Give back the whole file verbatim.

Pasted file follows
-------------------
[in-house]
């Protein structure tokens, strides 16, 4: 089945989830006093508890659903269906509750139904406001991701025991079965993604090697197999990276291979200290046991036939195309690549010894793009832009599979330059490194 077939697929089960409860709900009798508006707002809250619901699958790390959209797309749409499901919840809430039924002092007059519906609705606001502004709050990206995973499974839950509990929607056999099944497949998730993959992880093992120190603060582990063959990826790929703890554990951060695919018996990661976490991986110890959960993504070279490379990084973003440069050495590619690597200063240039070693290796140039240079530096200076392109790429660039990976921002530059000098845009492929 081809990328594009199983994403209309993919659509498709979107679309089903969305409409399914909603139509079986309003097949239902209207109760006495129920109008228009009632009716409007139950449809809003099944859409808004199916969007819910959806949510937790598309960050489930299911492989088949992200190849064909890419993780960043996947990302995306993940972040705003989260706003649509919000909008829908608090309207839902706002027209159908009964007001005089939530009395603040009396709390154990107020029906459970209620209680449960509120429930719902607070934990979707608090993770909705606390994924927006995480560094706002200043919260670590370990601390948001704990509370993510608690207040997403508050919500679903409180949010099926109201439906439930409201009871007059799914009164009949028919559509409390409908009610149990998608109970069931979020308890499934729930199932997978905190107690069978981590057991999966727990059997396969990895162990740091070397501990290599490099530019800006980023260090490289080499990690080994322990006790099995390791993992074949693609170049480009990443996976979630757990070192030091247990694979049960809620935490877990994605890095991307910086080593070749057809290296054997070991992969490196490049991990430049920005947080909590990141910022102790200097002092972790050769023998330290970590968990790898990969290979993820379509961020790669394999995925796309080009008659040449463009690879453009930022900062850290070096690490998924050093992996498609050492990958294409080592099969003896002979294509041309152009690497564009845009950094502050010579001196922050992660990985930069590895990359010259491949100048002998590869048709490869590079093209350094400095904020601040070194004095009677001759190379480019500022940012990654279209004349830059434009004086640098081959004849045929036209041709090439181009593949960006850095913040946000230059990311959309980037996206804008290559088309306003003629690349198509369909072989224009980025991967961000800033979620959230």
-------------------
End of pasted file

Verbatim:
[in-house]
């Protein structure tokens, strides 16, 4: 089945989830006093508890659903269906509750139904406001991701025991079965993604090697197999990276291979200290046991036939195309690549010894793009832009599979330059490194 077939697929089960409860709900009798508006707002809250619901699958790390959209797309749409499901919840809430039924002092007059519906609705606001502004709050990206995973499974839950509990929607056999099944497949998730993959992880093992120190603060582990063959990826790929703890554990951060695919018996990661976490991986110890959960993504070279490379990084973003440069050495590619690597200063240039070693290796140039240079530096200076392109790429660039990976921002530059000098845009492929 081809990328594009199983994403209309993919659509498709979107679309089903969305409409399914909603139509079986309003097949239902209207109760006495129920109008228009009632009716409007139950449809809003099944859409808004199916969007819910959806949510937790598309960050489930299911492989088949992200190849064909890419993780960043996947990302995306993940972040705003989260706003649509919000909008829908608090309207839902706002027209159908009964007001005089939530009395603040009396709390154990107020029906459970209620209680449960509120429930719902607070934990979707608090993770909705606390994924927006995480560094706002200043919260670590370990601390948001704990509370993510608690207040997403508050919500679903409180949010099926109201439906439930409201009871007059799914009164009949028919559509409390409908009610149990998608109970069931979020308890499934729930199932997978905190107690069978981590057991999966727990059997396969990895162990740091070397501990290599490099530019800006980023260090490289080499990690080994322990006790099995390791993992074949693609170049480009990443996976979630757990070192030091247990694979049960809620935490877990994605890095991307910086080593070749057809290296054997070991992969490196490049991990430049920005947080909590990141910022102790200097002092972790050769023998330290970590968990790898990969290979993820379509961020790669394999995925796309080009008659040449463009690879453009930022900062850290070096690490998924050093992996498609050492990958294409080592099969003896002979294509041309152009690497564009845009950094502050010579001196922050992660990985930069590895990359010259491949100048002998590869048709490869590079093209350094400095904020601040070194004095009677001759190379480019500022940012990654279209004349830059434009004086640098081959004849045929036209041709090439181009593949960006850095913040946000230059990311959309980037996206804008290559088309306003003629690349198509369909072989224009980025991967961000800033979620959230």